Google has disclosed a critical vulnerability in the Windows operating system. The very serious vulnerability, which is yet to receive a fix, is being actively exploited by attackers.
Before making it public, Google reported this zero-day vulnerability to Microsoft on 21 October. A zero-day vulnerability is a publicly disclosed security flaw that was not known before and for which the software maker is yet to release a patch. The vulnerability is in the wild and attackers have already written code to gain access to Windows systems.
"The Windows vulnerability is a local privilege escalation in the Windows kernel that can be used as a security sandbox escape. It can be triggered via the win32k.sys system call NtSetWindowLongPtr() for the index GWLP_ID on a window handle with GWL_STYLE set to WS_CHILD," explained Neel Mehta and Billy Leonard from the threat analysis group at Google.
"Chrome's sandbox blocks win32k.sys system calls using the Win32k lockdown mitigation on Windows 10, which prevents exploitation of this sandbox escape vulnerability," they said.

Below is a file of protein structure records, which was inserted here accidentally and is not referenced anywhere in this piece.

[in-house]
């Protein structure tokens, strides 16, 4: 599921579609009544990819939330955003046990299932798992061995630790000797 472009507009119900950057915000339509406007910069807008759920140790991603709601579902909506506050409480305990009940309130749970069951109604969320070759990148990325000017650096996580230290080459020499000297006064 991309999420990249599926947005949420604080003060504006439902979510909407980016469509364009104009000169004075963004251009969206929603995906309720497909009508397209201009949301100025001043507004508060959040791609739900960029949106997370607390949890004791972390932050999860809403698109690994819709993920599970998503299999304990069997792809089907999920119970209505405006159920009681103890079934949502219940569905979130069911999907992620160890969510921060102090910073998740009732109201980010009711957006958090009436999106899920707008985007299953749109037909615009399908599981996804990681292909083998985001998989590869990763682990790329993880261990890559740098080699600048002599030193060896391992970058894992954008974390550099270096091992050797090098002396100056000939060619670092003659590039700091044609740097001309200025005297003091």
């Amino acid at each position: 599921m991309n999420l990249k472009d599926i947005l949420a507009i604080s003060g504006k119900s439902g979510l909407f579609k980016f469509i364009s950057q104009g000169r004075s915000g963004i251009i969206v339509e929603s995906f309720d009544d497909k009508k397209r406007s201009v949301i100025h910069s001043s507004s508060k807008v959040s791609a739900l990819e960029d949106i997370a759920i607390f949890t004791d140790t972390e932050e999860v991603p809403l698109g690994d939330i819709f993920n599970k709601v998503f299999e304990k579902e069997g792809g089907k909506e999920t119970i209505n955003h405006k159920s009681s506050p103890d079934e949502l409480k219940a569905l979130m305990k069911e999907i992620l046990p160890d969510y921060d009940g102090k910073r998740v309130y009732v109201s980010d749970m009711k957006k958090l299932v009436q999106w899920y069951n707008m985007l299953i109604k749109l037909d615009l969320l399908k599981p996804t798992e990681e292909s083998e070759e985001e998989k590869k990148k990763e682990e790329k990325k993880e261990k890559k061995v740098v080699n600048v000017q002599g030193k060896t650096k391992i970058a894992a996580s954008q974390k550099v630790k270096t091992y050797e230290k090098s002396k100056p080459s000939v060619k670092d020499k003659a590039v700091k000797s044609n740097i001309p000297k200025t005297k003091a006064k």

Google recommends that users apply the Windows patches whenever Microsoft releases them.
Microsoft, meanwhile, said it is aware of the vulnerability and suggests consumers use Windows 10 and Edge for protection against the attack.
"We believe in coordinated vulnerability disclosure, and today's disclosure by Google puts customers at potential risk. Windows is the only platform with a customer commitment to investigate reported security issues and proactively update impacted devices as soon as possible. We recommend customers use Windows 10 and the Microsoft Edge browser for the best protection," a Microsoft spokesperson told VentureBeat in a statement.
Google reported another zero-day vulnerability to Adobe, for which the company released updates to its Flash Player on 26 October. The security updates are for Adobe Flash Player for Windows, Linux, Macintosh and Chrome OS and addresses a critical vulnerability that could allow attackers to take control of the affected system.
Adobe users are advised to verify whether auto-updater has already updated Flash. If not they can consider manually installing the updates.
"Adobe is aware of a report that an exploit for CVE-2016-7855 exists in the wild, and is being used in limited, targeted attacks against users running Windows versions 7, 8.1 and 10", the company said in a statement.